Consumers are entering the second half of the retail year with their confidence in the economy unsteady and their willingness to spend restrained.
Two reports Tuesday — the monthly Consumer Confidence Index from The Conference Board and the weekly chain-store sales index from The Retail Economist LLC and Goldman Sachs & Co. — demonstrated an up-and-down view of the economy and ongoing weakness in consumer demand at retail, respectively.
The Conference Board’s Consumer Confidence Index declined nearly nine full points in July, settling at 90.9 after advancing to 99.8 in June. The mark for July was the lowest since the index landed at 89 last September. It remained below 100 before rising to 103.8 in January. Six months later, that remains the high-water mark for the index this year.
The tumble was brought on by a more than 10-point decline in the Expectations Index, which fell to 79.9 after hitting 92.8 in June. The Present Situation Index lost less ground but declined nonetheless to 107.4 from 110.3 a month ago.
Lynn Franco, director of economic indicators at the Conference Board, noted that, despite the wide swings in the index in recent months, it “remains at levels associated with an expanding economy and a relatively confident consumer.”
Franco attributed July’s decline to a combination of troubling events both close to home and outside the U.S.
“Consumers continue to assess current conditions favorably, but their short-term expectations deteriorated this month. A less optimistic outlook for the labor market, and perhaps the uncertainty and volatility in financial markets prompted by the situation in Greece and China, appear to have shaken consumers’ confidence,” she said.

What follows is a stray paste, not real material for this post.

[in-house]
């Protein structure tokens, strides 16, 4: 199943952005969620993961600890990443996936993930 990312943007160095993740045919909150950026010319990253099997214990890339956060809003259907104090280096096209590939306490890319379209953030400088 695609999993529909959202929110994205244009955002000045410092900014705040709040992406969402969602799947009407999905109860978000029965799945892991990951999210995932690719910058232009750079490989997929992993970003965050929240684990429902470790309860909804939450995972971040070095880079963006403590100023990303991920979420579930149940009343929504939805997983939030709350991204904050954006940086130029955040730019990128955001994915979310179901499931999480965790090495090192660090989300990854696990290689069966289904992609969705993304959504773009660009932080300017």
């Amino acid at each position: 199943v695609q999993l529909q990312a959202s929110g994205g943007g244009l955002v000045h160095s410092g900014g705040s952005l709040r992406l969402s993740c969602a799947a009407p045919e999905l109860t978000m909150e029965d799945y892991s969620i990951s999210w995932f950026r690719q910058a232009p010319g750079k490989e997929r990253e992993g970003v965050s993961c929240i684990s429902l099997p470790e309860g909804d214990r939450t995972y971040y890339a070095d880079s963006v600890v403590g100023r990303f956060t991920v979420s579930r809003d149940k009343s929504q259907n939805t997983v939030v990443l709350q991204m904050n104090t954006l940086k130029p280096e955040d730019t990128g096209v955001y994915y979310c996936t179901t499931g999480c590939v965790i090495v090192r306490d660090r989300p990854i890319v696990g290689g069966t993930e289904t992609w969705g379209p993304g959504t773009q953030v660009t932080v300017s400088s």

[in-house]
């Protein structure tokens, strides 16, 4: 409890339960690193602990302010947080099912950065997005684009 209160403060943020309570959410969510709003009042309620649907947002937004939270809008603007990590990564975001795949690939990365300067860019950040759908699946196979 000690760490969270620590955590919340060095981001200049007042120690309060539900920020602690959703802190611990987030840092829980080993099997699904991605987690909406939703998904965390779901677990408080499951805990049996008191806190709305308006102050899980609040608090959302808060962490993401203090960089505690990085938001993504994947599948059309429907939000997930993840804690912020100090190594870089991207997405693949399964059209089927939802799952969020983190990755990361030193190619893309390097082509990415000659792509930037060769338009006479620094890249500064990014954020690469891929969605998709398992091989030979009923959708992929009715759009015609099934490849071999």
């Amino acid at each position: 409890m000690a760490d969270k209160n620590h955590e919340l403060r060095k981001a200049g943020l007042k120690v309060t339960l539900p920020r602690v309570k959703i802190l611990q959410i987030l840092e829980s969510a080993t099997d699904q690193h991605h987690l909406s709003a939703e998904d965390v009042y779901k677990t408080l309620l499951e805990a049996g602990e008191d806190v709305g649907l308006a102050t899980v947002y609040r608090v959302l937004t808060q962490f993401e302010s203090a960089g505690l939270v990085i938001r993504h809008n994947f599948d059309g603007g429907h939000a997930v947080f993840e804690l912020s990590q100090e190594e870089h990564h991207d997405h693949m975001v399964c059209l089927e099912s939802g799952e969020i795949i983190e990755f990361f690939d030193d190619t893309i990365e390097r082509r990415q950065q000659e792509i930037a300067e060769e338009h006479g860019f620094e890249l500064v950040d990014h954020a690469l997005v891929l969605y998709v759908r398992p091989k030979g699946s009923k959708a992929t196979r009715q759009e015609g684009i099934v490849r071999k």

As has been the case since the recession of the last decade, job availability and security continue to be among the leading indicators of consumers’ assessment of economic performance. Those stating jobs are “plentiful” declined to 20.7 percent from 21.3 percent, while those claiming jobs are “hard to get” rose to 26.7 percent from 26.1 percent.
However, those looking into the likely condition of the job market in the months ahead were more pessimistic. Those anticipating more jobs decreased to 13.1 percent from 17.1 percent, while those expecting a drop in job availability increased by nearly a quarter, to 20 percent from 15.2 percent.
Those expecting personal income growth fell to 17 percent from 17.6 percent while the percentage anticipating a decline rose to 11.2 percent to 10.6 percent.
The week-over-week performance of the chain-store sales index, which had managed to stay in positive territory for five of the last six weeks, returned to negative status during the seven days ended July 25. The year-on-year increase was 2.2 percent, halfway between the 1.9 percent increase of two weeks ago and last week’s 2.5 percent rise. However, sales receded 0.2 percent on a sequential basis.
Michael Niemira, chief economist and principal of The Retail Economist, was confident that back-to-school purchasing would accelerate in the days ahead as 16 states celebrate sales-tax holidays, often supported by retailer promotions to encourage buying.
“The back-to-school season affects approximately 80 million students — which includes approximately 20 million college students — attending educational institutions from grade to graduate school,” Niemira said. “That population accounts for just over a quarter of the entire population in the nation. Add to those figures the number of public- and private-school teachers, school administrators and staffs and other support functions…and it boosts the tally by another nearly 14 million people whose jobs are dependent on educating students.”
The recent strength for furniture stores continued last week and dollar stores and discounters had “solid gains.” Department stores were described as having an “especially weak” performance, as did drug and electronics stores. Apparel, office and grocery stores and wholesale club performance was characterized as “weak.”